The Theory of Constraints methods have seen a fairly slow uptake in the public sector, despite the fact that the conditions are not so radically different from the private sector. Rather, the same – or at least very similar – problems are found in a more concentrated form. This is why a case study analysis1 from the public sector can indeed yield useful lessons for the private sector too.
The case in question begins in 2007, when Michael Funcke-B of InWent Capacity Building International from Germany approached two TOC experts, Dr. Alan Barnard and Professor Antoine van Gelder. He wanted to see if a TOC constraint analysis could be successfully applied in the public service sector. Four African cities were selected with the aim of improving solid waste management, which was choking under the rapidly growing demand and had very limited means.
Initial situation: parallels and differences
The major agencies of solid waste management are a mix of private businesses (under contract with the City Council), community-based enterprises (organizing waste collection in the poorest neighborhoods with no formal arrangements), the City Council itself, and various citizen representatives. Getting the interests of these rather disparate parties to align presents quite a challenge. Fundamentally, however, the situation is not so different to that of separate business areas within a private organization, all operating according to local optima and thus regularly in conflict.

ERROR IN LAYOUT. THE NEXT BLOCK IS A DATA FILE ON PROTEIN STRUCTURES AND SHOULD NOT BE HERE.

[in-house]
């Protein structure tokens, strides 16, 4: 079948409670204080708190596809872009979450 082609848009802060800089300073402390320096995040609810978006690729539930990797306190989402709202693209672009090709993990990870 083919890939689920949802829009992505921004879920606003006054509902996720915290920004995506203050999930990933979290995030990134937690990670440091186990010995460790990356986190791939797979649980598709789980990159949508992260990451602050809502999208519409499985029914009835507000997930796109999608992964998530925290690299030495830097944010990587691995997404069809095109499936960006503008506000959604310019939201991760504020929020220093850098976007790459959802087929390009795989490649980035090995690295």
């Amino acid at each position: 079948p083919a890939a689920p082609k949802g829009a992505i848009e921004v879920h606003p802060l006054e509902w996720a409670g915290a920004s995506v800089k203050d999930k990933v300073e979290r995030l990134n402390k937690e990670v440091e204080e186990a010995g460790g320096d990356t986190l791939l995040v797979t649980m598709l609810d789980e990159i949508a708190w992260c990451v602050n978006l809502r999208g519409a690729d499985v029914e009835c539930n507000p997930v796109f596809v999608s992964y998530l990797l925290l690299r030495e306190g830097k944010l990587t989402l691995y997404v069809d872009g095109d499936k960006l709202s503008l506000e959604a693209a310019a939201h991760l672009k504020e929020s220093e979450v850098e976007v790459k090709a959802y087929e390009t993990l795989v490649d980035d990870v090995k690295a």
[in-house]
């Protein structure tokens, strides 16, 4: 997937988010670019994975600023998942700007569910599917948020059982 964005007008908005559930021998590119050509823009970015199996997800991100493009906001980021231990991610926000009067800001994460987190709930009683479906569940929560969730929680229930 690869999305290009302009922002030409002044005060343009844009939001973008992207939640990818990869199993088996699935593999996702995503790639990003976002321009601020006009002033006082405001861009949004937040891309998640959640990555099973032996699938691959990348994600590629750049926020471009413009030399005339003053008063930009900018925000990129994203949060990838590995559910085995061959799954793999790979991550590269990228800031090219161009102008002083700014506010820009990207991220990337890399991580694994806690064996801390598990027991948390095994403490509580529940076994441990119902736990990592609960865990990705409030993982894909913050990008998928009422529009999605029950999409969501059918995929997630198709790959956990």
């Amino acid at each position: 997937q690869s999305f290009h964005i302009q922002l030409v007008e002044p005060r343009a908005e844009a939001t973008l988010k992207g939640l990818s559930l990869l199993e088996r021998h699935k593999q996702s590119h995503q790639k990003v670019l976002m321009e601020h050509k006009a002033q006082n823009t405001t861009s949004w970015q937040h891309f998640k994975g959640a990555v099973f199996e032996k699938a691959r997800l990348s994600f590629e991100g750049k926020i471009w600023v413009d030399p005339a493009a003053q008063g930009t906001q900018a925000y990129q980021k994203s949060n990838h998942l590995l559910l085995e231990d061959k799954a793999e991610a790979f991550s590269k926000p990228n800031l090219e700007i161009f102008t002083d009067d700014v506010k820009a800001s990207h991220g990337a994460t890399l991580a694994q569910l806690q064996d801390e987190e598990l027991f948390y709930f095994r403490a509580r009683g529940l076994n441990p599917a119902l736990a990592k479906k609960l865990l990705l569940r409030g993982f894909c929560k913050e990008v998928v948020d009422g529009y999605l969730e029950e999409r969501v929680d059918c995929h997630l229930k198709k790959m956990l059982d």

But of course there are differences, too. The public sector often suffers from a lack of clear objectives, along with a high degree of mistrust and inertia. After all, one wrong decision can have catastrophic consequences when the health and safety of millions of citizens are at play. On top of that, there is usually a high amount of uncertainty in the public sector. In our case study there were no exact population numbers and only rough estimates for growth rate too.
Additionally, the public sector tends to have “bureaucrats” who like to block change: they can say no, but they can’t say yes. And, of course, in a private organization there will always be executives at the top which can put an end to squabbling by putting their foot down. In the public sector it is nearly impossible to enforce consensus from on high.
And yet successful implementation is possible!
In light of the above factors, what the TOC experts and InWent were able to achieve in the four cities is all the more impressive. They brought all stakeholders together for workshops – similar to those used in the private sector, but with some modifications to match their specific requirements – to hash out a win-win solution for everyone. Those with some experience of TOC applications will not be surprised to hear that it was indeed possible to find an underlying conflict common to everyone. Those with experience in the public sector will be equally unsurprised to hear that chronic lack of funds (as well as citizens’ reluctance to pay for services) played a fundamental role.